Thursday, December 9, 2010

School Pride....with a Touch of Envy

I was raised in a small community in the Adelaide Hills, known for growing apples and pears (although known as much for growing grapes these days). My mother's family came from England and settled there around 160 years ago, and many of the 'old' names are related to me in some way. I've always felt incredible pride that my family have such a long association with the area, and have always wanted to live there, but alas, I married someone who grew up at the beach and he finds the winters in the Hills too cold (wuss!!). Couple this with the fact that there is no subdivision as it's a water catchment area, so most properties come with a hefty price tag to go with the vast tracts of land.....anyway, it never happened. My younger brother bought a house up there a few years ago; he maintained his connections with the area even when living 'down on the plains' and is a member of the local cricket club, the CFS and is President of the School Council.

My mother has been heavily involved in the community for as long as I can remember. She started working as an SSO at the local school when I was in Year 5 - she and my younger brother started school on the same day. She retired 30+ years later, but has maintained ties with the school and even managed to hand her job over to her daughter-in-law. Still goes back to relieve every now and then and  I believe it is also mandatory that she hands out the prizes every Sports Day.

My family has had 4 generations attend this school - my grandparents both went there (you only married a local back in those days), my mother, my siblings and I, and my nephews. When I started in 1970, there were 2 classrooms - the Little Room was Years 1-3 and was taught by Mrs Chandler and the Big Room was Years 4-7 and was taught by Mr Chandler. That's the Little Room pictured. There was probably about 40-50 kids at the school. I have such fond memories of Primary School; there were 4 of us that went through from Yr 1 to Yr 7, but at one point we had 7 in our year level! Sure it was hard when there was only 1 other girl the same age, who was a total bitch AND was a distant relative but it also taught me the benefits of not holding a grudge, knowing when to stand up for yourself and when to let things slide and getting along with all age groups. I'm not sure if having your mother working at the school was an advantage or a disadvantage, but generally there was far more good than bad. The original school buildings were pulled down and a new school built in 1981/82.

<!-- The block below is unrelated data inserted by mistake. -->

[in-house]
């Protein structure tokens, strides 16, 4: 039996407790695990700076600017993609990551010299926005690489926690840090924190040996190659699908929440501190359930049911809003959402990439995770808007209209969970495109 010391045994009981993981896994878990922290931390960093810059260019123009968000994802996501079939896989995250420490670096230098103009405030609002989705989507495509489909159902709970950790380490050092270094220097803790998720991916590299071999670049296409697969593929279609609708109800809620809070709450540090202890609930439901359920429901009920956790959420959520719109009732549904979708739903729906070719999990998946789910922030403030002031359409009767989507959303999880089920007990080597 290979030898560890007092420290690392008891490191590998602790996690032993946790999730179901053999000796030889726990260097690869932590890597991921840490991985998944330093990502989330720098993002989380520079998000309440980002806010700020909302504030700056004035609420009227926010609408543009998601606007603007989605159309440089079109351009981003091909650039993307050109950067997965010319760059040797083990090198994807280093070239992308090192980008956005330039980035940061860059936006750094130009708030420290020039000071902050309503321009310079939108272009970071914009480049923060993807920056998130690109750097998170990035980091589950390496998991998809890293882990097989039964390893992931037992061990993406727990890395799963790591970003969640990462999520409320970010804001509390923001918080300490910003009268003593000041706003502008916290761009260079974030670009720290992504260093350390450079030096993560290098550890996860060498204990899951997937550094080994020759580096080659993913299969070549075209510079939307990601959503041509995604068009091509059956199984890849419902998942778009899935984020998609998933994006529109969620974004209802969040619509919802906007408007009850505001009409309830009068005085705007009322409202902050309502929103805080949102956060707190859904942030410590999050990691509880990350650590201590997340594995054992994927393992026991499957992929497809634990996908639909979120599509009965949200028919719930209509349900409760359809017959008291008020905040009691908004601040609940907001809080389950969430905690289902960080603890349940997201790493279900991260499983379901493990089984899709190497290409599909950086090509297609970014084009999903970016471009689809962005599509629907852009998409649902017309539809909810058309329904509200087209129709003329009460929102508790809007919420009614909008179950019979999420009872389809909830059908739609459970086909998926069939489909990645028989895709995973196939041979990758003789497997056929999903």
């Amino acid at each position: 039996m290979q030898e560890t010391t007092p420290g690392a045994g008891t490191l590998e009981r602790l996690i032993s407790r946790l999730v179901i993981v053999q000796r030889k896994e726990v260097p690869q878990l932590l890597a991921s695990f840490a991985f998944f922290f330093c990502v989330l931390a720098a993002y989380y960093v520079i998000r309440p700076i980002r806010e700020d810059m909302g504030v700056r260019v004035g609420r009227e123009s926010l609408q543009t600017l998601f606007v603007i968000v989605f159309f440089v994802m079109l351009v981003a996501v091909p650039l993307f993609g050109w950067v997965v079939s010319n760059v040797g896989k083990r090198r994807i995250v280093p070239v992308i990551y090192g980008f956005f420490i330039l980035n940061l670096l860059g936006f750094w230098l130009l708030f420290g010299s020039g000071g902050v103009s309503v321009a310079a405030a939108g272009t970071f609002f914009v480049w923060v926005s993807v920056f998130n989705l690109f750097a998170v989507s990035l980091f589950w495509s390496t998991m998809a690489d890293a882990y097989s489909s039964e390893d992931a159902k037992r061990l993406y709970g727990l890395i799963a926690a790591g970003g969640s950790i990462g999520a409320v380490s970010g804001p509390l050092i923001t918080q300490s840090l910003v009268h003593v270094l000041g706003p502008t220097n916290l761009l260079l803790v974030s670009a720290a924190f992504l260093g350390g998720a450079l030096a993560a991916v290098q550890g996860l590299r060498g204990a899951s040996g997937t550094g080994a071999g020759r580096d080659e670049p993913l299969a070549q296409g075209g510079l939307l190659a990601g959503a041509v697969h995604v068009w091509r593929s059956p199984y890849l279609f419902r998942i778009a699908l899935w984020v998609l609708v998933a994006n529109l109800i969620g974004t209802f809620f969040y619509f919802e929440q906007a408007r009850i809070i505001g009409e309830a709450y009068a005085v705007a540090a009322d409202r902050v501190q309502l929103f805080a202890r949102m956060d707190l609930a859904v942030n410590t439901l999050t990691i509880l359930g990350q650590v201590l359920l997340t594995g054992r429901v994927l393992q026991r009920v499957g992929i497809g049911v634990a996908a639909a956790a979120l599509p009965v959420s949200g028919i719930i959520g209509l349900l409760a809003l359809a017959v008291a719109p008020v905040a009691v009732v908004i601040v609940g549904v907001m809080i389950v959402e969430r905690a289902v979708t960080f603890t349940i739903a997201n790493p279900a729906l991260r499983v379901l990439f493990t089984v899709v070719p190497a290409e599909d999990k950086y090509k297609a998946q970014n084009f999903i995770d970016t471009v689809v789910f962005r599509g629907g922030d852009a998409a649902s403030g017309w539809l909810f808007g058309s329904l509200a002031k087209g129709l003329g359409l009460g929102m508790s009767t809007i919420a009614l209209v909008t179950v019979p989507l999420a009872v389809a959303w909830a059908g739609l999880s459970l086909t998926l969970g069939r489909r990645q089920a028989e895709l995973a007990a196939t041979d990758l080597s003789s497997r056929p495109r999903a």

Yesterday, the local school celebrated 100 years, and had organised a celebration involving an afternoon tea (2-5pm) followed by the traditional end of year concert (school parents only). Mum had done an enormous amount of work organising this and asked Miss R and I to come for the concert part. My nephew was graduating Year 7 and this would end our family's current association with the school (except for SIL still working there, of course). So we got there for the tail end of the public celebration which was a huge pity as I didn't get a chance to catch up with many people at all. While I had trouble recalling some names (faces were familiar), it seemed that everyone I spoke with knew exactly who I was! Seriously, have I not changed AT ALL since I left the school??? Apparently the family resemblance is strong.....

And this is where the touch of envy comes in. I always thought that MY children would go to that school. I'm a big believer in the benefits of small schools. I am happy with the school that we have chosen for Miss R; for an R-12 school, it is small and it does encourage a sense of community. But when I watched that concert last night, at how confident and articulate those kids were, at the ease that the 4 graduating Year 7's spoke about their school experiences, at how funny and theatrical my nephew was in the play celebrating 100 years of education at PPS, at the strong community spirit....I choked up and realised how much I miss being a part of that small community.

(See the tall man in the black? My grandfather. I didn't inherit his height.)

1 comment:

  1. What lovely memories you have though, even though you feel envious and wish the same for your child(ren). Hopefully they too will have memories of their own that will be just as wonderful - if different to yours - when they sit in rows of chairs as proud parents.....